Now, I hope I’m wrong on this next premonition, but think that in the coming decades, we may see the extinction of the indie artist. Streaming and big tech companies have made it nearly impossible for writers to survive on royalties without going out on the road to make money off live shows. And even on the road, it’s becoming impossible for many bands to break even or turn a profit. I’ve seen a number of established acts canceling tours because ticket sales aren’t what they used to be. Unless you’ve got an international summer hit or a bunch of placements in advertisements and movies, many musicians have to supplement their income with other forms of employment. Hell, I’m selling weed and edibles and writing books because in this day and age, it’s not enough to just make music for a living. If you wanna survive today, you’ve got to diversify! You want to stay relevant? You better keep constantly creating the #content.
I often think about a study I read about a group of children in a preschool classroom. First, they were given paints and paper and they were taught how to paint. They enjoyed it and simply got pleasure from the process of painting. Sometime later, the teachers began giving out intrinsic rewards for the paintings and the children were given gold stars after they painted a picture. The children treasured the stars and kept painting. Soon after, the teachers stopped giving the students gold stars for their paintings and eventually, without the reward, the children stopped painting altogether. Reading that broke my heart and made me think a lot about my own career trajectory. I remembered that when I first started making music, I felt like I couldn’t claim being a musician because I didn’t have a label deal and I didn’t earn my living doing it. But the truth is, if you write songs, you already are a songwriter and you don’t need anyone else to tell you that or give you some kind of gold star to solidify it. You play music? Great, you are a musician. Congrats!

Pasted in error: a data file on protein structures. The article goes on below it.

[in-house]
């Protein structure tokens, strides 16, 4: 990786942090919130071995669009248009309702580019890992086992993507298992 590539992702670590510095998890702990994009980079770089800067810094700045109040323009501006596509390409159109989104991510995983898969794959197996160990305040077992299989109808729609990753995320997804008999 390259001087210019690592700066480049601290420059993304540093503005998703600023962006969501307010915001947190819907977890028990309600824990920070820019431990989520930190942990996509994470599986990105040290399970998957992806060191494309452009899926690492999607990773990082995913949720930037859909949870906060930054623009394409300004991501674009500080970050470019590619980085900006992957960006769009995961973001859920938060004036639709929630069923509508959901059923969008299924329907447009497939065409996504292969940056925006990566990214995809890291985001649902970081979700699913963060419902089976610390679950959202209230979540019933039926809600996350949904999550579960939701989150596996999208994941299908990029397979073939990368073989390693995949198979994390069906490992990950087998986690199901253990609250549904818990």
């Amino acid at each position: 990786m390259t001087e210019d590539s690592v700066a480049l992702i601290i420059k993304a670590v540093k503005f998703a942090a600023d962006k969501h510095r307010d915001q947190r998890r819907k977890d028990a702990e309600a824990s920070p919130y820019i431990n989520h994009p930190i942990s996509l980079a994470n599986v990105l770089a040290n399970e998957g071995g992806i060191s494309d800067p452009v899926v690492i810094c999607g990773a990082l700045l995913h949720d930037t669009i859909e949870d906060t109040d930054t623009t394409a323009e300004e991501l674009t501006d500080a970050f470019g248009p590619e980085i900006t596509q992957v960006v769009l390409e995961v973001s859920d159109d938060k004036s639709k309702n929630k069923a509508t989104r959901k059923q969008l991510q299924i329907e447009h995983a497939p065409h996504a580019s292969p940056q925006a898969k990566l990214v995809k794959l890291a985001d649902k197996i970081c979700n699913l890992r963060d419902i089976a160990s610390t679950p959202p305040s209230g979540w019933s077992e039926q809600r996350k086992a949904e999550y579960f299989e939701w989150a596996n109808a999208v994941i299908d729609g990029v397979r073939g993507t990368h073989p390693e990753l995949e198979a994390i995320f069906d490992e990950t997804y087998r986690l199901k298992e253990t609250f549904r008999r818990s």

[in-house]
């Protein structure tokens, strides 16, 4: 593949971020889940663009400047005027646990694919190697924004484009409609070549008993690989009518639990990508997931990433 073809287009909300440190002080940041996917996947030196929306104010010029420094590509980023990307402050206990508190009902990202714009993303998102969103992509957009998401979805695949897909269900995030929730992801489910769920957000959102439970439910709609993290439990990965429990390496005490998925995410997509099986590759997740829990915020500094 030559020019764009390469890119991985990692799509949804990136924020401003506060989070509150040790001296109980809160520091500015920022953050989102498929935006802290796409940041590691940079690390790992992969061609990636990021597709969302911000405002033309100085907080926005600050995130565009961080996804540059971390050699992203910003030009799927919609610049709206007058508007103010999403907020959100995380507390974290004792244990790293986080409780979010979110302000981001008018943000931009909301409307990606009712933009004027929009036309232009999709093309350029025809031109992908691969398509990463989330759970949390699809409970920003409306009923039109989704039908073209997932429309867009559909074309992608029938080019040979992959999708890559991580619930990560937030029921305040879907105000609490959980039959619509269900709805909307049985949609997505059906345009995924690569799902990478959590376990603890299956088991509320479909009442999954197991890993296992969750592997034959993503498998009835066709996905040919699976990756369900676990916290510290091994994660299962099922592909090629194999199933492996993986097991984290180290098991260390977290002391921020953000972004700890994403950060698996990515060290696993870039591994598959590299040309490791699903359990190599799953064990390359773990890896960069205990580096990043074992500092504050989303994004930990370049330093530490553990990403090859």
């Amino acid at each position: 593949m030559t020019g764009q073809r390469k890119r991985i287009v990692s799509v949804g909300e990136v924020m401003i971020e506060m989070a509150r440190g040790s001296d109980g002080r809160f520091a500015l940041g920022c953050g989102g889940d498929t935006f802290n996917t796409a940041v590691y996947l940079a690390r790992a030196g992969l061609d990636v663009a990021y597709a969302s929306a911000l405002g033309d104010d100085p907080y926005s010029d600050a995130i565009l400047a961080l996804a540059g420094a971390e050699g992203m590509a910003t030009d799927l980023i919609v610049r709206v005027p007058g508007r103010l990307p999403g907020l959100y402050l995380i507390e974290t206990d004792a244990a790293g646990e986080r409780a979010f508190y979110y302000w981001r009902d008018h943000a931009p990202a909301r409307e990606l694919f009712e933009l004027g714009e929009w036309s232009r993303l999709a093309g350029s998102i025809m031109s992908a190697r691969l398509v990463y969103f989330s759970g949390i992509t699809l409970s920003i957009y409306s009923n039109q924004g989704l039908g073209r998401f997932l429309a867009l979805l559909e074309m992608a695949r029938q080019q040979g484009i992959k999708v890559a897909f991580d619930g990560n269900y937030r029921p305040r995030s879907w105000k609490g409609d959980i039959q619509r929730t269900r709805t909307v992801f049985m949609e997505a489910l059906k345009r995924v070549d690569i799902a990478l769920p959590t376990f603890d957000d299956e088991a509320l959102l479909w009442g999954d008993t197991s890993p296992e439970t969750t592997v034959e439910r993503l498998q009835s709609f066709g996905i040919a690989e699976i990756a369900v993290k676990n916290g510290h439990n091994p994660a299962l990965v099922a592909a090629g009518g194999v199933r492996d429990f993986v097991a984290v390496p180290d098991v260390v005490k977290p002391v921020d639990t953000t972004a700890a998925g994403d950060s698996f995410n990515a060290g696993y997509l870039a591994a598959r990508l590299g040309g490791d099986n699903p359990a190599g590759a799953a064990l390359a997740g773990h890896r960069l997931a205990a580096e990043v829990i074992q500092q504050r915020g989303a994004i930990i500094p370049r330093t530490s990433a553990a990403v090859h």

I wish I had answers to some of these troubles floating around in my head, but I don’t. I would love to help more talented music makers, writers, and poets make an honest living doing what they love. Maybe someday the world will feel a sense of urgency in protecting the dreamers of the world. I wish civilization could find a way to nurture and preserve the things that are truly sacred, but we probably won’t. Being an indie artist is really just like being a small business trying to survive in the age of monopolies and corporations. The economy is down, the war rages on, women’s rights are challenged, the climate is rapidly changing, and the country is divided and under duress. But when I start to feel hopeless, there’s always that intangible gnawing that comes without warning and whispers in your ear, “Hey, maybe you should get out your notebook and try to write another song.”